Area insurers (carriers) are beginning to issue 2022 plan year medical loss ratio (MLR) rebates. The Affordable Care Act requires insurers to meet MLR requirements each year. If an insurer doesn’t meet the minimum MLR (spend 80 to 85 percent of its premium dollars on health care or activities that improve health care quality), then the insurer must issue a rebate to the affected individual and group policyholder by September 30, 2023.
Not all plans will receive an MLR rebate. In fact, the majority of policyholders will not receive rebates. Employers who receive a rebate should allocate the funds among plan participants within three months of receiving an insurer’s rebate. The MLR requirements don’t apply to self-funded group health plans.
Employers who sponsor a group plan that is a non-church or non-federal government plan are subject to ERISA’s rules of fiduciary conduct. Employers have an obligation to ensure any portion of a rebate that is considered a “plan asset” is allocated in a manner that is impartial and fair and in the best interest of plan participants and beneficiaries.
When selecting how “plan assets” will be allocated, a plan fiduciary must evaluate the costs to the plan, the ultimate plan benefit and the competing interests of participants or classes of participants. For example, if the cost of distributing rebate shares to former employees would deplete the proceeds, then the employer may decide to allocate proceeds to current participants only.
Bukaty Companies recommends that employers document the justification for the allocation method selected. This statement, along with a record of who received rebates and the rebate amounts, should be retained in the event of a future inquiry by participants or the Department of Labor.
There are four general methods of allocating “plan assets” attributable to the MLR rebate for ERISA group health plans. Employers should consider consulting with their legal advisors before adopting a methodology preference.
Allocation methods (applies to employers who pay a fixed percentage of all premium cost)*
1. Reduce premiums for all 2023 plan participants who were enrolled in the plan receiving the MLR rebate in 2022. Premium reduction is proportionate to the premiums the plan participant paid in 2022.
2. Reduce premiums for all 2023 plan participants regardless of their participation in the 2022 plan.
3. Distribute the rebate in the form of a check to 2022 plan participants in an amount proportionate to the premiums paid by the plan participants in 2022. Under this option, rebate checks would be issued to anyone enrolled in the plan in 2022 – even if they weren’t employed by the group as of the date the rebate check was received from the insurer. The rebate is subject to the usual income and employment taxes. Payroll providers should treat the rebate as a “negative deduction” for Form W-2 purposes.**
4. The rebate can be applied toward benefit enhancements. Given there is no regulatory guidance on what defines “benefit enhancements,” this method should be discussed with your legal advisor.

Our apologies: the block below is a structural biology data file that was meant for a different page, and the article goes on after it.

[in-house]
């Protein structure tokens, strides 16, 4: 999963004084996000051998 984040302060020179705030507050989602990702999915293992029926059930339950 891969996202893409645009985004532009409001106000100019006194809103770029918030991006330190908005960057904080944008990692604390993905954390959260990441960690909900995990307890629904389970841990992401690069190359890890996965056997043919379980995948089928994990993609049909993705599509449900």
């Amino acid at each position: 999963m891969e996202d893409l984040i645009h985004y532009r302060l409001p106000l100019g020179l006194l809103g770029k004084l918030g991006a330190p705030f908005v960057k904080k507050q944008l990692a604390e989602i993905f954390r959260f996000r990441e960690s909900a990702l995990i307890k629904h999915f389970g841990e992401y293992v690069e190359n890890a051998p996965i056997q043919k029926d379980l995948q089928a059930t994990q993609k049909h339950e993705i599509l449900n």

*If an employer pays a fixed amount (rather than a fixed percentage) of the annual premiums and employees pay any additional costs, an employer may not be entitled to any portion of a rebate, should the value of the rebate be less than the total value of premium contributions paid by all employees. In such instances, the entire rebate is considered a “plan asset” and should be distributed solely for the benefit of plan participants. Generally, if an employer only contributes to employee-only coverage and a significant number of employees pay the entire cost of dependent/family coverage, the employer will not be eligible for any proportionate share of the rebates. Clients who think their premium contributions represent a fixed amount should contact their Bukaty Companies benefit consultant to discuss in greater detail.
**There are federal and employment tax consequences when a rebate is issued for 2022 premiums that were paid with pre-tax dollars (via a Section 125 / cafeteria plan). Essentially, the employee’s taxable income in 2023, as reported on Form W-2, will increase by the amount of the rebate.
Non-federal governmental plans (municipality, county plans)
Insurers of policies to non-federal governmental plans are directed to distribute the entire rebate to the group policyholder (employer), and the group policyholder is required to use the portion of rebates attributable to the amount of premium paid by plan participants for the benefit of current plan participants only. The rules also state that the employee portion of the rebate is to be used, at the option of the policyholder, in one of the following ways.
1. Reduce employee premium contributions (Unlike ERISA plans, governmental employers may choose to apply the MLR rebate to all then-available plan options or only to the respective plan option for which the rebate was received.)
2. Distribute a cash refund only to current plan participants who were covered by the plan in 2022. In other words, employees who have left the company or who are not participating in a group plan at the time the rebate was issued are not entitled to any portion of the rebate.
Non-ERISA plans (church, school plans)
Before an insurer provides a rebate to a non-ERISA plan such as a church plan, the group policyholder must provide written assurance that the rebates will be used to benefit plan participants. Otherwise, the insurer must distribute the rebates directly to the plan participant of the group health plan covered by the policy during the MLR reporting year on which the rebate is based. In this instance, the policyholder/employer would not receive a proportionate share of the rebate.
For questions, contact your Bukaty Companies benefits consultant at 913-345-0440.